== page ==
#89 X on 11.20.14 at 10:50 pm

Andrew’s GF: Just b/c you can, doesn’t mean you should. Buying RE when it is overpriced can be done, yes you will have more ‘equity’ in 25 years, and your net worth will be more. But the same can be said for stamps and hockey cards as everything rises due to inflation. Your house won’t pay you anything then, but it will cost lots between now and then.

Investing for your future, buying when you have minimum 20% down, all things that you should do. A balanced portfolio will exceed that of RE over 25 years, especially when you RE buy now.

Buy low, sell high, not the other way around.

#90 omg the original on 11.20.14 at 10:52 pm

“Gartho – since buying and holding seems to be a dead strategy in stocks, what are your thoughts on swing trading?”

Dead strategy? Are you kidding?

How many traders really add value in excess of long-term buy and hold strategies? Almost none. Most end up destroying substantial value.
———————————–
And paying taxes if they gains are made outside of a registered account.

Luckily for frequent traders there usually are lots of losing trades to offset any winning trades.

#91 Spectacle on 11.20.14 at 10:58 pm

Great reading for a greatfull blog-dog.

Re:
#33 Londoner on 11.20.14 at 8:11 pm
Blaming banks for selling mortgages and GICs is like blaming Porsche for selling Panamera’s. If there’s demand for a product then companies will continue to sell it.
****************
Hah! Thanks for the laugh. Reminds me of the Predicament of people who ask why , why do these developers build such crap, and sell it for millions of $ to us?

The few seconds of silence , and the only response possible : Same reason you people continue to buy it!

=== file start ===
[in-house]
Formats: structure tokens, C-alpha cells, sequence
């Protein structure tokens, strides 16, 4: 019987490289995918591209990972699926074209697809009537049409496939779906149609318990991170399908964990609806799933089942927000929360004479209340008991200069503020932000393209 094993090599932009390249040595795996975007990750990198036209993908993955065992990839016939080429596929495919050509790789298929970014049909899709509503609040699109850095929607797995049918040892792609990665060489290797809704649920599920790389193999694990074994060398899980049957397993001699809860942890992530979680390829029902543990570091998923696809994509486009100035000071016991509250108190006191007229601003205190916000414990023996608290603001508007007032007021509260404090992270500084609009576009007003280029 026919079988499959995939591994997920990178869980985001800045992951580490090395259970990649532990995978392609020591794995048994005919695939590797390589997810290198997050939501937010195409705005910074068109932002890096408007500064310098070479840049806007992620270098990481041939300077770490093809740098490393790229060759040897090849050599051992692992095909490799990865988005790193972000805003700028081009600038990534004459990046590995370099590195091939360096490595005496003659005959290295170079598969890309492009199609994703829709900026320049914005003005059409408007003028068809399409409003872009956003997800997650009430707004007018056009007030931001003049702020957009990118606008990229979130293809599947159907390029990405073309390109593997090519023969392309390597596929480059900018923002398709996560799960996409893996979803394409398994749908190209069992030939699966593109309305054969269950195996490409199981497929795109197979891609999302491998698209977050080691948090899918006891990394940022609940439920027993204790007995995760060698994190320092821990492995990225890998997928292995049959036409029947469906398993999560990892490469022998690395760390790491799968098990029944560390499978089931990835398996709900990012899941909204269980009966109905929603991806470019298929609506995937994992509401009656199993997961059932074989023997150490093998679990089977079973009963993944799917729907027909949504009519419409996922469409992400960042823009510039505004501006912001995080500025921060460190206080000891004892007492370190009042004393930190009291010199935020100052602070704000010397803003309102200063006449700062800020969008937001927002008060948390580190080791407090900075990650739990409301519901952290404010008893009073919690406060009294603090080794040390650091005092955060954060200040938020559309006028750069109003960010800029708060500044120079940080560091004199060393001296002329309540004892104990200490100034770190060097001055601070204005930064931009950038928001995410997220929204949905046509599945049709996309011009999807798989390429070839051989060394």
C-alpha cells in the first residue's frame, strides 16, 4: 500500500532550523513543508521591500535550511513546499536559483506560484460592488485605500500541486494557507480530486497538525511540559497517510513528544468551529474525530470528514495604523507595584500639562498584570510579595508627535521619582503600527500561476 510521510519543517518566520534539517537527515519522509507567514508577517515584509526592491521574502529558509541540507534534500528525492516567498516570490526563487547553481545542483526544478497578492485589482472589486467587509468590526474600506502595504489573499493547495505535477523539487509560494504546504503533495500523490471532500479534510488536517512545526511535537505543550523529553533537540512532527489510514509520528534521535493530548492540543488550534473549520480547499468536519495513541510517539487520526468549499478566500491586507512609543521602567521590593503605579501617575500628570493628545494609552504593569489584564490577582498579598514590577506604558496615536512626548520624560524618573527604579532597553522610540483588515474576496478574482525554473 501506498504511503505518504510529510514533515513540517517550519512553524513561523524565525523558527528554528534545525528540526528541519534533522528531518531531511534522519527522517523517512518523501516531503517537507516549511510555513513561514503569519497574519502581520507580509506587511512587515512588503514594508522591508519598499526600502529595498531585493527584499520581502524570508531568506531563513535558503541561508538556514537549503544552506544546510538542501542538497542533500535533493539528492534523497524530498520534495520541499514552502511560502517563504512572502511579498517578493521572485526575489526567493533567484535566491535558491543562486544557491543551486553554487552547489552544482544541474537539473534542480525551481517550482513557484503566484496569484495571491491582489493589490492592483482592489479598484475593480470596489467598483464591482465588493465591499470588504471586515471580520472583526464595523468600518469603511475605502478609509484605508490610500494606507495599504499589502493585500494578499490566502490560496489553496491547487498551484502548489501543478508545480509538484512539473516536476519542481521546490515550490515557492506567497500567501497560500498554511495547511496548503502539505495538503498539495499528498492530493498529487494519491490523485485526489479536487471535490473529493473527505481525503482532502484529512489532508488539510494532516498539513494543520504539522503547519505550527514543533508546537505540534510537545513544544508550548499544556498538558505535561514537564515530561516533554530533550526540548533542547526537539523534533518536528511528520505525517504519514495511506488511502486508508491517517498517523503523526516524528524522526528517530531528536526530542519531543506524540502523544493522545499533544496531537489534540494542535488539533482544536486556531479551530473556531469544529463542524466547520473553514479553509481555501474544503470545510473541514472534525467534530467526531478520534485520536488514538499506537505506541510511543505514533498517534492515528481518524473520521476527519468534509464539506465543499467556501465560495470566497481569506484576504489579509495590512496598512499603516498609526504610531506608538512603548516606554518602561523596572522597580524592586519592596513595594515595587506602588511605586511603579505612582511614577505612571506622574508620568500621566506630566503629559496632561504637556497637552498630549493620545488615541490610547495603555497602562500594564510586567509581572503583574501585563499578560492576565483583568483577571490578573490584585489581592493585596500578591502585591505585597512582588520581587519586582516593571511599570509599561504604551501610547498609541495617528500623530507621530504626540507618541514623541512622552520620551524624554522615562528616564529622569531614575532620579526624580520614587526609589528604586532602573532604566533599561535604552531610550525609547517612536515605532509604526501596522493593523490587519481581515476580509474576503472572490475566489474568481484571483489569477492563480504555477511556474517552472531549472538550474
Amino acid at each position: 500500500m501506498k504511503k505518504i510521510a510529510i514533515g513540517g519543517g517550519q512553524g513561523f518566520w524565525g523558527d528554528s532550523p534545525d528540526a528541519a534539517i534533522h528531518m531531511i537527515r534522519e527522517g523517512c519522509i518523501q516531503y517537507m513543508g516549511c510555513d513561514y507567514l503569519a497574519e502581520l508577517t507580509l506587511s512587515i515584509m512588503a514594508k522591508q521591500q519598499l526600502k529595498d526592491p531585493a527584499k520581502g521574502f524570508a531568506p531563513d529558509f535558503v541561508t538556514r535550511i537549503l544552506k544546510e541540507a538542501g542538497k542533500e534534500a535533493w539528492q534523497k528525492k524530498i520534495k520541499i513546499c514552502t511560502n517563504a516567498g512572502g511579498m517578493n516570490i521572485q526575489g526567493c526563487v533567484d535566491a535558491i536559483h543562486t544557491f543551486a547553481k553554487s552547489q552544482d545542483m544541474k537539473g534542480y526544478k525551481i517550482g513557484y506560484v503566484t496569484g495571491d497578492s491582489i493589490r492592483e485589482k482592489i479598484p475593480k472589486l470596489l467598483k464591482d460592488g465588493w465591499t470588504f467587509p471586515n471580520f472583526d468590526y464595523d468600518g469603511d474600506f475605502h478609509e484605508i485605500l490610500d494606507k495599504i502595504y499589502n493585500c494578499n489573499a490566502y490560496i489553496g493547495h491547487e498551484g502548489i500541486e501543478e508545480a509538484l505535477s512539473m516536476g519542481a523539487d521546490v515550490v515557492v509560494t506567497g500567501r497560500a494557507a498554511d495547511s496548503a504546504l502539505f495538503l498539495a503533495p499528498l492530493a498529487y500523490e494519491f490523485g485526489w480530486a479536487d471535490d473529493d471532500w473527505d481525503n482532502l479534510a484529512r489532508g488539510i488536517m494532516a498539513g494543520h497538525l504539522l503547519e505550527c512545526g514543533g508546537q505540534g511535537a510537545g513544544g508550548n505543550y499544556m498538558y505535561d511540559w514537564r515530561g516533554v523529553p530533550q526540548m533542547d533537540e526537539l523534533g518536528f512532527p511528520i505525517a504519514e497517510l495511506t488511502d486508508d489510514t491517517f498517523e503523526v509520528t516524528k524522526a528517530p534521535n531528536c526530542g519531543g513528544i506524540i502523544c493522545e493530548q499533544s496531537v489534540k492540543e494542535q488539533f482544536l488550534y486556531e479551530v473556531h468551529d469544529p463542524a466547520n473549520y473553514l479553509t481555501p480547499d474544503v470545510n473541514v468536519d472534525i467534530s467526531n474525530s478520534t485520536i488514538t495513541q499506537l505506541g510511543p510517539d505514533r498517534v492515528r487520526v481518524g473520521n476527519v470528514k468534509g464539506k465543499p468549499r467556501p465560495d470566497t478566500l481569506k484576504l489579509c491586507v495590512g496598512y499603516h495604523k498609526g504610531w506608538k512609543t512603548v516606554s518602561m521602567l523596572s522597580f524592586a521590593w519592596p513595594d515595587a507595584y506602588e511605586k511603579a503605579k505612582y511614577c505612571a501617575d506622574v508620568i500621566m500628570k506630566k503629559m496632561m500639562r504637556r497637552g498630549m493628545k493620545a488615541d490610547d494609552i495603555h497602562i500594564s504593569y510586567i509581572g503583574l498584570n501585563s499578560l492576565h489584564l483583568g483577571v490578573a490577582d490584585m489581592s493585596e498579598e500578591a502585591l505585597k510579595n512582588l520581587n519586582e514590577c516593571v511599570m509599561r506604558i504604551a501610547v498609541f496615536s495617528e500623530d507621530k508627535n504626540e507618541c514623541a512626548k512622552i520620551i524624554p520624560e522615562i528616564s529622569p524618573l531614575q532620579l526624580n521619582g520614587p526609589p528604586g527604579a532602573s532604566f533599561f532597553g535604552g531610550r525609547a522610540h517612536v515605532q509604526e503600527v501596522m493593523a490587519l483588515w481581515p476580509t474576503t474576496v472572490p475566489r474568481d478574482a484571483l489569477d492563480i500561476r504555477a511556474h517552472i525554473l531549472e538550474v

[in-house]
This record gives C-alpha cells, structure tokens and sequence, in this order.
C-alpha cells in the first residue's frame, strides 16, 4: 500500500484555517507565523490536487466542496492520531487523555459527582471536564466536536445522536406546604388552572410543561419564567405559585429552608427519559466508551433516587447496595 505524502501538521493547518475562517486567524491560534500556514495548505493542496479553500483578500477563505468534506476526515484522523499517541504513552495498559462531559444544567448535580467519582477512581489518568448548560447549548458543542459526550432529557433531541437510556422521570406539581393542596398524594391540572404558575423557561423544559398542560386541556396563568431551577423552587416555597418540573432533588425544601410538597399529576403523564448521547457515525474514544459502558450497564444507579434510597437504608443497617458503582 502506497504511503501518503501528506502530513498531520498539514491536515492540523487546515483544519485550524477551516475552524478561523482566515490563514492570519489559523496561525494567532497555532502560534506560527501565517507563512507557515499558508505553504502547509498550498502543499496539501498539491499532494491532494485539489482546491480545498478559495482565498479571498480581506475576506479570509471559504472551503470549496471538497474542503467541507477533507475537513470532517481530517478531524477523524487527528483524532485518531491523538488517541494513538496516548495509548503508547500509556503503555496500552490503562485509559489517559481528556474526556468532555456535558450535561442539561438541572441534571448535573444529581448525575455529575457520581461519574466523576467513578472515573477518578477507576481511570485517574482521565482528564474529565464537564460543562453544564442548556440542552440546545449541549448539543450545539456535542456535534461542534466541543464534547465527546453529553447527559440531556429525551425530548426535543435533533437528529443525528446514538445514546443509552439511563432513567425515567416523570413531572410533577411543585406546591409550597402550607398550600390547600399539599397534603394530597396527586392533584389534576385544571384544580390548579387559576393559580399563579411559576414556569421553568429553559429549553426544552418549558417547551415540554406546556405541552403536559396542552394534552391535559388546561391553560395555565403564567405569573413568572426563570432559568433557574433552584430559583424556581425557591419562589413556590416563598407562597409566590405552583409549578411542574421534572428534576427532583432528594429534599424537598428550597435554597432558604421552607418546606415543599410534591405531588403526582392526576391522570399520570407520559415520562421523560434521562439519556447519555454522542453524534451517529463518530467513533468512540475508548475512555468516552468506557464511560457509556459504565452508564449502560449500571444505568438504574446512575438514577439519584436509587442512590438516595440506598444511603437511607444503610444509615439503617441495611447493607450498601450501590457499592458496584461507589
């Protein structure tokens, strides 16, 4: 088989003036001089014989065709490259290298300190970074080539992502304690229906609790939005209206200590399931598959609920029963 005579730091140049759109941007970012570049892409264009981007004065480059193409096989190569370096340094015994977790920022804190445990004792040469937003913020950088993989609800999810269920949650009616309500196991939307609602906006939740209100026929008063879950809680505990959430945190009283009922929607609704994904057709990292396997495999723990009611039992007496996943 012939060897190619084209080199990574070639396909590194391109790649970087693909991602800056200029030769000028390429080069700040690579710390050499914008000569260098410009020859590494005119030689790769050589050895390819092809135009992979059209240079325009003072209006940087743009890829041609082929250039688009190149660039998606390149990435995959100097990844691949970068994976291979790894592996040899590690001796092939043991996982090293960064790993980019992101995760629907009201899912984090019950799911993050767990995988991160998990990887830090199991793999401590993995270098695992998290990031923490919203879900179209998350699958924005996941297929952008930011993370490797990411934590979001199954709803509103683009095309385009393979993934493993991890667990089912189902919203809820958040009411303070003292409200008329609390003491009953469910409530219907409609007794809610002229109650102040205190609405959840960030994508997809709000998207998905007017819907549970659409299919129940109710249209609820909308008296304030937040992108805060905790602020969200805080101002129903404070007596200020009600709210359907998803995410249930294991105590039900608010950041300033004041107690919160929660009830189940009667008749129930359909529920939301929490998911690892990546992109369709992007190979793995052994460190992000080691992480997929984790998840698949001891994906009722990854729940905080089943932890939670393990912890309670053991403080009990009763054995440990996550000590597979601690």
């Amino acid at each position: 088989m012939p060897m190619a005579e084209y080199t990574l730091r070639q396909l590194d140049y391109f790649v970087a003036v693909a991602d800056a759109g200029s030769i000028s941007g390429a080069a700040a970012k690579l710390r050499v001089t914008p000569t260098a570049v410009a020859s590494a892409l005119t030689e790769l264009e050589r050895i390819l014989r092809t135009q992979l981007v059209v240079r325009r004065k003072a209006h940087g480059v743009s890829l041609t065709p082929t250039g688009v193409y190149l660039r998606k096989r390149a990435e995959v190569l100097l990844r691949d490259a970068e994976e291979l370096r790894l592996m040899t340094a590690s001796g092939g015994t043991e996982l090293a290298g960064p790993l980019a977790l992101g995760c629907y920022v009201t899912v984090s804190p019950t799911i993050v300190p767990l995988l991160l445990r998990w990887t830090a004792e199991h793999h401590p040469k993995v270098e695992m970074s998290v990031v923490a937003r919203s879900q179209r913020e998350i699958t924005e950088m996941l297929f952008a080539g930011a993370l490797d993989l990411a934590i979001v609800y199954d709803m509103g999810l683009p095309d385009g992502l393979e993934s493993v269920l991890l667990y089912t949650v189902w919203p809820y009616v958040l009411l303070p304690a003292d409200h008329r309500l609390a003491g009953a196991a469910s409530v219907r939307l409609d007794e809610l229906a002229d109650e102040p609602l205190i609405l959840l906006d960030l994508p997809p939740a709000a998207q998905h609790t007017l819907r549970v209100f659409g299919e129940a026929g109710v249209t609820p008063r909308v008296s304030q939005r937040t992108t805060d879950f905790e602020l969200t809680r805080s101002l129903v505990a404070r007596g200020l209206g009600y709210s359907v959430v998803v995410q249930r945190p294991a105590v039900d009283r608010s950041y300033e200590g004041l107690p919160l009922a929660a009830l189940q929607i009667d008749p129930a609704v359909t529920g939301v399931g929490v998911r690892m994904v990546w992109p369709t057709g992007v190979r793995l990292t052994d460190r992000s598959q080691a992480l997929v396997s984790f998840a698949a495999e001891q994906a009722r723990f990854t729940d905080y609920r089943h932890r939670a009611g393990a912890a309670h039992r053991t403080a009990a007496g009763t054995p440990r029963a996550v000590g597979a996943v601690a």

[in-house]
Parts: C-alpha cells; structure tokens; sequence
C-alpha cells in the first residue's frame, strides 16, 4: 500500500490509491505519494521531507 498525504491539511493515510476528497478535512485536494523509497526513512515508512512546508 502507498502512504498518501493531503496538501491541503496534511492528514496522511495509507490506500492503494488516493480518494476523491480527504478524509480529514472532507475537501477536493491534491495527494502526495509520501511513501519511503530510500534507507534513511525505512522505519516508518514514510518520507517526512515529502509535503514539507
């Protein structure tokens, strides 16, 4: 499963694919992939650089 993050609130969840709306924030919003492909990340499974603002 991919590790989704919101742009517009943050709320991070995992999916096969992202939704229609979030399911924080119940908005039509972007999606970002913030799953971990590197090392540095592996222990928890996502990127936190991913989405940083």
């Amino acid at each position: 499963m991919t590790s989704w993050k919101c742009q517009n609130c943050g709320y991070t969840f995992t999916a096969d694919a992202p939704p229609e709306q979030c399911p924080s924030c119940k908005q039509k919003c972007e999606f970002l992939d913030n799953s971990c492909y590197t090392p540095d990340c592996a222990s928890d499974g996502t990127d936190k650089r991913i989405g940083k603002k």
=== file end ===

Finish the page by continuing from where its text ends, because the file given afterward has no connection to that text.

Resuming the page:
The Panamerica and Cayenne ( Franken-truck-SUV’s) saved Porsches bottom! To build the real car, the 911….

They build and sell crap, to line their pockets. [email protected] , mtg, insurance ebrokers , realtors ( yikes ) …feeding off you if you play into it all.

#92 Cato the Elder on 11.20.14 at 11:19 pm

Re: #75 mike

Who is the primary buyer of bonds? Central banks. As a matter of fact, in the US the entire market is being bought up by the Federal Reserve. China is no longer using it’s large trade surplus to subsidize that market. Most of that inflation is now being borne domestically in the US now instead of being taken on by their former creditors.

The monetary system and all debt are linked. Mortgages can’t be separated from that. You clearly haven’t watched the videos I posted from yesterday despite them being under 10 minutes. The explanation is very clear about how this all works. Instead you are intent on believing what you want to believe – or maybe it was what you were taught and don’t want to unlearn which can be mentally taxing. Either way it is very different from what we have today.

It can be difficult to learn the truth of this system. It is all encompassing and infects every place on the planet. Unless you barter, you can not escape this debt servitude. If you acquire assets, they will eventually be taken from you through inflation. You can only ever hope to stay slightly ahead by constantly running on the treadmill that the system is. Central banks are the greatest evil ever perpetrated on mankind.

#93 Larry Laffer on 11.20.14 at 11:30 pm

Maybe I’m a lucky guy, or the foolest of all [yeah, that’s probably more like it], but I actually have no problem with my [email protected] Perhaps it’s because she actually listens to my instructions without trying to sell me crap she knows I won’t be interested in. Actually, she encouraged me to withdraw all those unproductive savings and go with a self-directed trading account. Beside, she is totally gorgeous, a perfect match of beauty, kindness and intelligence. She’s almost as good as my wife.

The bad thing is that I likely won’t be seing her again, as my unproductive saving account is now completely empty. Oh well, too bad those self-directed trading accounts don’t include a nice lady too. You can’t have everything, can you?

#94 Jim on 11.20.14 at 11:35 pm

Andrew left his GF alone with [email protected] sharks for a phonecall? On their home turf he left his GF outnumbered?

Who called?!?!

#95 Burnaby is best on 11.20.14 at 11:38 pm

#45 practical-logical